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The Journal Gazette

  • Gov. Eric Holcomb delivers his State of the State Address on Tuesday in Indianapolis.(Associated Press)

Wednesday, January 16, 2019 1:00 am

Holcomb talks teacher pay

Proposes freeing up $140 million in address

NIKI KELLY | The Journal Gazette

INDIANAPOLIS – Gov. Eric Holcomb proposed freeing up $140 million in funding for teacher pay during his third State of the State Address on Tuesday.

It was the lone surprise in a speech to Indiana lawmakers that delivered a strong statement on hate crimes and focused on a strong economy.

“We simply cannot just maintain our course. Instead we must throttle up,” he said.

Holcomb's administration proposed a budget last week that would provide 2 percent new funding for Indiana schools each of the next two years. That money would be distributed through the tuition support formula and up to districts how to use it.

Some criticized the fact that no money was specifically identified to increase teacher pay.

But Holcomb was hiding an ace in the hole – the state will funnel new money into teacher pension liabilities that would otherwise be borne by local districts.

“Just like paying off your mortgage frees up money in your personal budget, this state investment will save all local schools $140 million over the biennium,” he said. “I believe local school districts should allocate 100 percent of this $140 million to increasing teacher paychecks.”

A rough estimate is that the money could mean $1,000 for each teacher but would vary greatly district to district.

Holcomb also established the Next Level Teacher Pay Commission to set a goal of a competitive teacher wage and examine all state, federal and local dollars in the education system that could help reach that.

Recommendations from that five-member group would be ready for the 2021 legislative session.

“I'll bet everyone here had a teacher who had a profound impact on your life. I've had several,” Holcomb said. “One way to attract and retain some of those teachers is to make teacher pay more competitive.”

The proposal led to a standing ovation from lawmakers on both sides of the aisle.

House Democratic Leader Phil GiaQuinta said Holcomb's creative idea shows “if we want to find money it's there.”

Holcomb also took a few minutes to stress the importance of Indiana adopting a bias crimes bill that would allow judges to stiffen penalties when a crime is committed against a person because of who they are.

Indiana is one of only five states without such a law, which generally includes protected classes such as race, religion and sexual orientation. But Republican lawmakers have balked at such an idea – especially the latter two categories.

Holcomb said businesses care about this issue but that it's about more than business – it's about people's dignity.

“Standing strong against targeted violence motivated to instill fear against an entire group is the right thing to do,” he said. “So let's strengthen our state laws by ensuring judges can sentence more severely when a group is targeted, even though there may be only one actual victim.”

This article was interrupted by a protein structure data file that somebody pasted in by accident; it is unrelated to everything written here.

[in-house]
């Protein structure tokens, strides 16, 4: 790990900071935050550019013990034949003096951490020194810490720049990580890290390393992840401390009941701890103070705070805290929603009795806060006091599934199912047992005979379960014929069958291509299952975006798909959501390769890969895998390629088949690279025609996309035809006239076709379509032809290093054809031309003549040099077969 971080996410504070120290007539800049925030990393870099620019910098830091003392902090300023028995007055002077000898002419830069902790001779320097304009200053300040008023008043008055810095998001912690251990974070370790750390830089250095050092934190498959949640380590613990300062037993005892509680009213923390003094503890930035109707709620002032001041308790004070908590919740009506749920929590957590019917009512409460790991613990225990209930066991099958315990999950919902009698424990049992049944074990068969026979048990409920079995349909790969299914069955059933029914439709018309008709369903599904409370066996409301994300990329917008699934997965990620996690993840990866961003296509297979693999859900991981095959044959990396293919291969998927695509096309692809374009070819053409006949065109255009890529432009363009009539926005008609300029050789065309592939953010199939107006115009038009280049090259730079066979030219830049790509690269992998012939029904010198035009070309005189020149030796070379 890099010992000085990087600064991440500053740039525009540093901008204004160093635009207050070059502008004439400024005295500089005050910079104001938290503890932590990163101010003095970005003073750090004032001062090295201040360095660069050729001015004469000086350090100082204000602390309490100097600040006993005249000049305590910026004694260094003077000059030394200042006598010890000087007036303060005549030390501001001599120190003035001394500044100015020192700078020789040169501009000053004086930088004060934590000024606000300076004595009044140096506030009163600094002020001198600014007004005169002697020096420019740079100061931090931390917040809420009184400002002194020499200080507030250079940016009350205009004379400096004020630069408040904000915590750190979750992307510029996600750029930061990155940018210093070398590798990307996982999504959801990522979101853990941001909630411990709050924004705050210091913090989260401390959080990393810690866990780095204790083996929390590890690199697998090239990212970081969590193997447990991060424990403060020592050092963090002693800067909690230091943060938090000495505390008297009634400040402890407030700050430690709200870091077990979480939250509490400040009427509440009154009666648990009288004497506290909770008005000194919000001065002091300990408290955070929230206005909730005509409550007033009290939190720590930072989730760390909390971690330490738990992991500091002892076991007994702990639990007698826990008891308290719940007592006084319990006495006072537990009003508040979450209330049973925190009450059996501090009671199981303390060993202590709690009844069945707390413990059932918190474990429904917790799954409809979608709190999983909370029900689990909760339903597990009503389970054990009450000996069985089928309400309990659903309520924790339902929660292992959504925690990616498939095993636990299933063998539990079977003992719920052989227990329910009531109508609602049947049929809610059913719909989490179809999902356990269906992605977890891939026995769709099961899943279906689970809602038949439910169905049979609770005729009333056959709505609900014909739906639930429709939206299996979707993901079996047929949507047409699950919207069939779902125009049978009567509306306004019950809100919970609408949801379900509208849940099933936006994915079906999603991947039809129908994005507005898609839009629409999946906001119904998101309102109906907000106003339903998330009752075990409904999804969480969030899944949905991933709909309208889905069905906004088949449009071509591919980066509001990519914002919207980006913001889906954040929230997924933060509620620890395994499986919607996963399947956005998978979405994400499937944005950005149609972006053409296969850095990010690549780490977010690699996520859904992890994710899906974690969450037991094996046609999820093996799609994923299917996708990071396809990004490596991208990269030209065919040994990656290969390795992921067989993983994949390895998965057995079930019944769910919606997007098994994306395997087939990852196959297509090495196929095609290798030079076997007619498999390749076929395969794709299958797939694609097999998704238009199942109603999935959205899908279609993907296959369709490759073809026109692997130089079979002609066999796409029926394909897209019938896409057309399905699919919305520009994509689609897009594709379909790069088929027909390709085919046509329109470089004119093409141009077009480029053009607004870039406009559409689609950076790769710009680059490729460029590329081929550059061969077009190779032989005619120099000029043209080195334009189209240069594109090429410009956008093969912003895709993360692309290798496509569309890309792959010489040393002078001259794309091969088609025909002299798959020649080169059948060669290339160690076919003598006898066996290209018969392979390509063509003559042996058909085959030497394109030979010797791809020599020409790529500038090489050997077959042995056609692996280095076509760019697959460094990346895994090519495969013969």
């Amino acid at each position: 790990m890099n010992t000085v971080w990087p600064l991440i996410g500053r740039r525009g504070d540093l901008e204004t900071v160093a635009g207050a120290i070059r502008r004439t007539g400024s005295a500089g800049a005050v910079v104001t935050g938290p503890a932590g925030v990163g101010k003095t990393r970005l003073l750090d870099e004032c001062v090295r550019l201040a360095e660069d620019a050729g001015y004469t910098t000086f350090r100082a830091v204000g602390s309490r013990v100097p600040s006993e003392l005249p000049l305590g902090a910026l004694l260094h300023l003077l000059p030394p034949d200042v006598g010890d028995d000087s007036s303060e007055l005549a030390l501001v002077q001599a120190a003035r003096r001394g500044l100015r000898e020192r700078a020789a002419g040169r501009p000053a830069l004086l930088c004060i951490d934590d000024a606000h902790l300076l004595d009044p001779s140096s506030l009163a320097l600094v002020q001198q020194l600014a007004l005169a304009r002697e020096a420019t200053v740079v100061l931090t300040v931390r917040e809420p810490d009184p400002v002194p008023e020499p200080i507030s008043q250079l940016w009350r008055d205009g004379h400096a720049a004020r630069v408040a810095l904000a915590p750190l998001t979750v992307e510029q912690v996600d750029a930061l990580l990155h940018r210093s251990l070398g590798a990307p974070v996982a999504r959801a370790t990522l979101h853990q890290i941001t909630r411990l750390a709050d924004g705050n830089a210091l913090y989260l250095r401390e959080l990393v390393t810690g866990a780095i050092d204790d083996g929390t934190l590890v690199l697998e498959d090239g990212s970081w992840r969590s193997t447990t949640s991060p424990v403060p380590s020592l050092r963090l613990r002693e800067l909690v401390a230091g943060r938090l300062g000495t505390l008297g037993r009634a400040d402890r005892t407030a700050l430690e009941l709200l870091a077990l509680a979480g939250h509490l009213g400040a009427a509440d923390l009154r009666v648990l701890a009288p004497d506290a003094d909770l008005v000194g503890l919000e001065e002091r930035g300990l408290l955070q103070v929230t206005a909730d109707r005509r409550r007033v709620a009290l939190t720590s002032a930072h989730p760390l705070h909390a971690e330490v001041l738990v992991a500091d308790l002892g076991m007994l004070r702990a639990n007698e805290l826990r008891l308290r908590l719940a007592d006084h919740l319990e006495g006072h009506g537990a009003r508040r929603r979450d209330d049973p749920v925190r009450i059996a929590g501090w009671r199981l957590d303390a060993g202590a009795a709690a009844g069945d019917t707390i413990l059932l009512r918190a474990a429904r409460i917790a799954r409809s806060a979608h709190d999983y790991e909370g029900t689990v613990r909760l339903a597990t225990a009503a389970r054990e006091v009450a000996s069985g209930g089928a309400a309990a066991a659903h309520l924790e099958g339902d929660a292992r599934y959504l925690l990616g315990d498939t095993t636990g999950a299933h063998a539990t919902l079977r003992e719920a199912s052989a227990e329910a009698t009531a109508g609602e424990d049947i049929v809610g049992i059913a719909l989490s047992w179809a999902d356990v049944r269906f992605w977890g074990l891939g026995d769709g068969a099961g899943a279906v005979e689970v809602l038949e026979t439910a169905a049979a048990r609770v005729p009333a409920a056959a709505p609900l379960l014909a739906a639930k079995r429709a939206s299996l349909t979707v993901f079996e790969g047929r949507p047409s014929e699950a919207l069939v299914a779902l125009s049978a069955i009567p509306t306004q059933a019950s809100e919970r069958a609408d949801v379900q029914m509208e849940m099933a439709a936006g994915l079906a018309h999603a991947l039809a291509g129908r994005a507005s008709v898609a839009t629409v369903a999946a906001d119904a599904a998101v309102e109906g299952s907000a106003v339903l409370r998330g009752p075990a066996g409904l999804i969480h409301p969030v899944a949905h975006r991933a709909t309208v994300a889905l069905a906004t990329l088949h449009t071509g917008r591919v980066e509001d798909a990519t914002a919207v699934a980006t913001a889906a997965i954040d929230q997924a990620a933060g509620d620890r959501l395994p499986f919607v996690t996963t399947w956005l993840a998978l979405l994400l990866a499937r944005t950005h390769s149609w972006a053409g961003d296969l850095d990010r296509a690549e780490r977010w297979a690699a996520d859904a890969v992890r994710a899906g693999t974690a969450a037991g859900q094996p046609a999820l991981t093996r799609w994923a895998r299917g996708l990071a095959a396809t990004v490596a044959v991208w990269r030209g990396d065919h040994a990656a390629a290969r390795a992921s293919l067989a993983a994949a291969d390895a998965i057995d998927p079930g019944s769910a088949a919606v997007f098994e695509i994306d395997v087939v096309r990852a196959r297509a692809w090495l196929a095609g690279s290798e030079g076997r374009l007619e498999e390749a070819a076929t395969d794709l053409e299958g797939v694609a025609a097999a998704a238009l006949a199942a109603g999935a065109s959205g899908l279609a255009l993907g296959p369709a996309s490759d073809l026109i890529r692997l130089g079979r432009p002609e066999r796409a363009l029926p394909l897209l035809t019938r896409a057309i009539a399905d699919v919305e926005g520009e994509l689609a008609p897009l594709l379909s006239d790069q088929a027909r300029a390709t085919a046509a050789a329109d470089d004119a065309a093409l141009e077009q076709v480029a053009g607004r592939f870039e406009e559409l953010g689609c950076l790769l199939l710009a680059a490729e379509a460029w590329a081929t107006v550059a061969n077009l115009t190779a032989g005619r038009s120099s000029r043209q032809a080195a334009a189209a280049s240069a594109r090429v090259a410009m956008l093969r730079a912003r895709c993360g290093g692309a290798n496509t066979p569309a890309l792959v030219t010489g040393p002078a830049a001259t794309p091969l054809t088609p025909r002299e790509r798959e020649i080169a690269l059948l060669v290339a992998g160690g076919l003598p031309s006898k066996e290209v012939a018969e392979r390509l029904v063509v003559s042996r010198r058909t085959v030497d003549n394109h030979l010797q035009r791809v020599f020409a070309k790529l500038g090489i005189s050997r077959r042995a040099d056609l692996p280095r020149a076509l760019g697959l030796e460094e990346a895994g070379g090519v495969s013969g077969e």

Democrats moved to their feet quickly with some Republicans following suit. But some GOP lawmakers sat stone-faced and didn't clap.

House Speaker Brian Bosma said bias crimes is less of an issue in rural areas and 70 percent of the Republican caucus comes from rural Indiana.

He also praised a bill that would decline to name specific protected classes as a “good compromise.” But there are legal concerns about the legislation that would allow aggravated sentences for crimes based on “real or perceived characteristic, trait, belief, practice, association, or other attribute.”

Sen. Tim Lanane, D-Anderson, called the bill legal gobbledygook.

“Why is it that we just can't say let's protect these people? Why are you scared to say we are going to include sexual orientation and gender identity? It makes us look bad. Like we're embarrassed or ashamed to use those words.”

Holcomb said Monday he prefers a bill that reflects a full list of race, color, creed, religion, sex, national origin, ancestry, age, sexual orientation, gender identity, physical or mental disability or veteran status.

But GiaQuinta questioned whether Republicans “have the will to follow the governor's lead.”

Holcomb spent time touting Indiana's fiscal climate and welcoming sailors aboard the new USS Indiana. He highlighted a superintendent helping mold Indiana's workforce and recognized Fair Oaks Farms in northwest Indiana for investing in the state.

He also spoke of an initiative to spend $100 million on rural broadband after constituents told him stories of kids doing their homework at Starbucks and McDonald's because they don't have Wi-Fi at home.

“Nothing against large coffees and Big Macs. I'm a fan of both. But all students should be doing their homework at home,” Holcomb said. “So we're making the largest single investment in broadband in our state ever.”

Both Bosma and Senate President Pro Tem Rodric Bray said they support Holcomb's plan to exempt military pensions from the state income tax. Lawmakers declined to move the bill last year.

But Bray said employers are struggling to find workers to fill jobs in the low-unemployment environment and this is one more way to attract people to Indiana.

“I'd love to attract some highly trained, highly disciplined patriotic Americans to Indiana,” Bosma said.

nkelly@jg.net